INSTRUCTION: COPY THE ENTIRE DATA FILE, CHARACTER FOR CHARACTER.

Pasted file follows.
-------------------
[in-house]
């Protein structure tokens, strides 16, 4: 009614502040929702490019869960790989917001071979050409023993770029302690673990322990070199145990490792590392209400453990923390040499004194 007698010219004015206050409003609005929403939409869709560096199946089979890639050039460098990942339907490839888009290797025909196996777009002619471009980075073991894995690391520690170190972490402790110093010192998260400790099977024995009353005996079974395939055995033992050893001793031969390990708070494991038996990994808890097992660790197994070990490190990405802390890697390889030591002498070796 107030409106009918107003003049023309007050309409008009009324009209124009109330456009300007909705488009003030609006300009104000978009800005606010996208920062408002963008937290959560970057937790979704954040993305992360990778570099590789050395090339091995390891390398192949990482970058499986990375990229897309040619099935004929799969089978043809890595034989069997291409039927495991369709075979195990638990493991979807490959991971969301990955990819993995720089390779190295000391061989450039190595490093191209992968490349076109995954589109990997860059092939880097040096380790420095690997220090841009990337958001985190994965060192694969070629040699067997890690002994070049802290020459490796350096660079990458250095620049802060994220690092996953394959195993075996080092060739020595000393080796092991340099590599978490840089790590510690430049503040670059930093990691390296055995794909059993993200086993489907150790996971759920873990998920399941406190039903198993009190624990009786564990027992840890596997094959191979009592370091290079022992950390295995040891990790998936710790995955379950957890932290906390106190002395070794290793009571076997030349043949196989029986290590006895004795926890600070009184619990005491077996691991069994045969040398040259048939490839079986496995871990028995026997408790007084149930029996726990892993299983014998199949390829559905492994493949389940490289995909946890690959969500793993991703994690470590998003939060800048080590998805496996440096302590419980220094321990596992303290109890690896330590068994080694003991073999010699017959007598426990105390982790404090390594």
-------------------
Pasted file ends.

[in-house]
């Protein structure tokens, strides 16, 4: 009614502040929702490019869960790989917001071979050409023993770029302690673990322990070199145990490792590392209400453990923390040499004194 007698010219004015206050409003609005929403939409869709560096199946089979890639050039460098990942339907490839888009290797025909196996777009002619471009980075073991894995690391520690170190972490402790110093010192998260400790099977024995009353005996079974395939055995033992050893001793031969390990708070494991038996990994808890097992660790197994070990490190990405802390890697390889030591002498070796 107030409106009918107003003049023309007050309409008009009324009209124009109330456009300007909705488009003030609006300009104000978009800005606010996208920062408002963008937290959560970057937790979704954040993305992360990778570099590789050395090339091995390891390398192949990482970058499986990375990229897309040619099935004929799969089978043809890595034989069997291409039927495991369709075979195990638990493991979807490959991971969301990955990819993995720089390779190295000391061989450039190595490093191209992968490349076109995954589109990997860059092939880097040096380790420095690997220090841009990337958001985190994965060192694969070629040699067997890690002994070049802290020459490796350096660079990458250095620049802060994220690092996953394959195993075996080092060739020595000393080796092991340099590599978490840089790590510690430049503040670059930093990691390296055995794909059993993200086993489907150790996971759920873990998920399941406190039903198993009190624990009786564990027992840890596997094959191979009592370091290079022992950390295995040891990790998936710790995955379950957890932290906390106190002395070794290793009571076997030349043949196989029986290590006895004795926890600070009184619990005491077996691991069994045969040398040259048939490839079986496995871990028995026997408790007084149930029996726990892993299983014998199949390829559905492994493949389940490289995909946890690959969500793993991703994690470590998003939060800048080590998805496996440096302590419980220094321990596992303290109890690896330590068994080694003991073999010699017959007598426990105390982790404090390594």